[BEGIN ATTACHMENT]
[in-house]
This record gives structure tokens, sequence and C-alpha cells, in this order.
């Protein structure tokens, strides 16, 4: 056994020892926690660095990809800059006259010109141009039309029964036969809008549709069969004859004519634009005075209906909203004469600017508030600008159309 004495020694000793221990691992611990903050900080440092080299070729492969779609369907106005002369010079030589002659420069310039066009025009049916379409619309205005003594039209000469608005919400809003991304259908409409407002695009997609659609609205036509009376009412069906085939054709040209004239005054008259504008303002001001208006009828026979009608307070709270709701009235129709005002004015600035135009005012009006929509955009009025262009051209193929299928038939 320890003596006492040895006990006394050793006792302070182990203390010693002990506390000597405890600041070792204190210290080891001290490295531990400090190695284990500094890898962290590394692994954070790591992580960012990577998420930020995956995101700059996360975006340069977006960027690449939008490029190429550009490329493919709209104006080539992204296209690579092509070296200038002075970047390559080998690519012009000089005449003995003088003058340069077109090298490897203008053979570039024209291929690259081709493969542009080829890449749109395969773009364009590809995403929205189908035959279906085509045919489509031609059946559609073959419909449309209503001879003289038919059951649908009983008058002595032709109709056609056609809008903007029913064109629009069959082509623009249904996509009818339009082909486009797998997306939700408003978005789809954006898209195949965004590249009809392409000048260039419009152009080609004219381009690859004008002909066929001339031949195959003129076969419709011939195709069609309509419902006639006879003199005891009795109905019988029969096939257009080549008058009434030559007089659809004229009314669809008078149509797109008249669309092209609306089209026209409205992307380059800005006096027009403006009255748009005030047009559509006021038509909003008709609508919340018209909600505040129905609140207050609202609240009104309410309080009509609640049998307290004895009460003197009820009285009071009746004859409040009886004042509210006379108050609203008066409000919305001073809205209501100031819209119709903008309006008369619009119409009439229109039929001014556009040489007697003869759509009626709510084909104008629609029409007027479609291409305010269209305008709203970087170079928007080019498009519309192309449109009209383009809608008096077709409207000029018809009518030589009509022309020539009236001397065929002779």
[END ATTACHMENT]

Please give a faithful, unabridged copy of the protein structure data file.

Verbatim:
[in-house]
This record gives structure tokens, sequence and C-alpha cells, in this order.
């Protein structure tokens, strides 16, 4: 056994020892926690660095990809800059006259010109141009039309029964036969809008549709069969004859004519634009005075209906909203004469600017508030600008159309 004495020694000793221990691992611990903050900080440092080299070729492969779609369907106005002369010079030589002659420069310039066009025009049916379409619309205005003594039209000469608005919400809003991304259908409409407002695009997609659609609205036509009376009412069906085939054709040209004239005054008259504008303002001001208006009828026979009608307070709270709701009235129709005002004015600035135009005012009006929509955009009025262009051209193929299928038939 320890003596006492040895006990006394050793006792302070182990203390010693002990506390000597405890600041070792204190210290080891001290490295531990400090190695284990500094890898962290590394692994954070790591992580960012990577998420930020995956995101700059996360975006340069977006960027690449939008490029190429550009490329493919709209104006080539992204296209690579092509070296200038002075970047390559080998690519012009000089005449003995003088003058340069077109090298490897203008053979570039024209291929690259081709493969542009080829890449749109395969773009364009590809995403929205189908035959279906085509045919489509031609059946559609073959419909449309209503001879003289038919059951649908009983008058002595032709109709056609056609809008903007029913064109629009069959082509623009249904996509009818339009082909486009797998997306939700408003978005789809954006898209195949965004590249009809392409000048260039419009152009080609004219381009690859004008002909066929001339031949195959003129076969419709011939195709069609309509419902006639006879003199005891009795109905019988029969096939257009080549008058009434030559007089659809004229009314669809008078149509797109008249669309092209609306089209026209409205992307380059800005006096027009403006009255748009005030047009559509006021038509909003008709609508919340018209909600505040129905609140207050609202609240009104309410309080009509609640049998307290004895009460003197009820009285009071009746004859409040009886004042509210006379108050609203008066409000919305001073809205209501100031819209119709903008309006008369619009119409009439229109039929001014556009040489007697003869759509009626709510084909104008629609029409007027479609291409305010269209305008709203970087170079928007080019498009519309192309449109009209383009809608008096077709409207000029018809009518030589009509022309020539009236001397065929002779």